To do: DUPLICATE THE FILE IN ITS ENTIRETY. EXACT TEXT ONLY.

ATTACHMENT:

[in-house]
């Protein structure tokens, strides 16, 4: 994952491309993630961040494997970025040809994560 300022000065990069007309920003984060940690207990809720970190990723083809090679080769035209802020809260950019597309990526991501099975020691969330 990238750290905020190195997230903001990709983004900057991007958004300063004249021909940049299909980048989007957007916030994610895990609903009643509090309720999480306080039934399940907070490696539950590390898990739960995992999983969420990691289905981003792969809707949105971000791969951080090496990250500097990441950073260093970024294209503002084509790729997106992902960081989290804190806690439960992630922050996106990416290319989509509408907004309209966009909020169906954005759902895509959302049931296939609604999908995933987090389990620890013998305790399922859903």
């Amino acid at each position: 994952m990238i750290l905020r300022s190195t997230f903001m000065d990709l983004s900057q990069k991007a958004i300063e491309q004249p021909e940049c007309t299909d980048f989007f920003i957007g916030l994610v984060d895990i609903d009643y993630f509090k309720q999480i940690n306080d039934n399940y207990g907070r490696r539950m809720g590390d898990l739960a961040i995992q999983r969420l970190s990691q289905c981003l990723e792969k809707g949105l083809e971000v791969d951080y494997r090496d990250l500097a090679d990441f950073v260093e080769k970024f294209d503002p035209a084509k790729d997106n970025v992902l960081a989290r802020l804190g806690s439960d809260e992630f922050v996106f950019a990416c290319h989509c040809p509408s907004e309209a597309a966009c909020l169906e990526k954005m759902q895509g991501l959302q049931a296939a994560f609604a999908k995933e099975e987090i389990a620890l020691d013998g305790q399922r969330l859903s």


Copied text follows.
[in-house]
């Protein structure tokens, strides 16, 4: 994952491309993630961040494997970025040809994560 300022000065990069007309920003984060940690207990809720970190990723083809090679080769035209802020809260950019597309990526991501099975020691969330 990238750290905020190195997230903001990709983004900057991007958004300063004249021909940049299909980048989007957007916030994610895990609903009643509090309720999480306080039934399940907070490696539950590390898990739960995992999983969420990691289905981003792969809707949105971000791969951080090496990250500097990441950073260093970024294209503002084509790729997106992902960081989290804190806690439960992630922050996106990416290319989509509408907004309209966009909020169906954005759902895509959302049931296939609604999908995933987090389990620890013998305790399922859903």
């Amino acid at each position: 994952m990238i750290l905020r300022s190195t997230f903001m000065d990709l983004s900057q990069k991007a958004i300063e491309q004249p021909e940049c007309t299909d980048f989007f920003i957007g916030l994610v984060d895990i609903d009643y993630f509090k309720q999480i940690n306080d039934n399940y207990g907070r490696r539950m809720g590390d898990l739960a961040i995992q999983r969420l970190s990691q289905c981003l990723e792969k809707g949105l083809e971000v791969d951080y494997r090496d990250l500097a090679d990441f950073v260093e080769k970024f294209d503002p035209a084509k790729d997106n970025v992902l960081a989290r802020l804190g806690s439960d809260e992630f922050v996106f950019a990416c290319h989509c040809p509408s907004e309209a597309a966009c909020l169906e990526k954005m759902q895509g991501l959302q049931a296939a994560f609604a999908k995933e099975e987090i389990a620890l020691d013998g305790q399922r969330l859903s």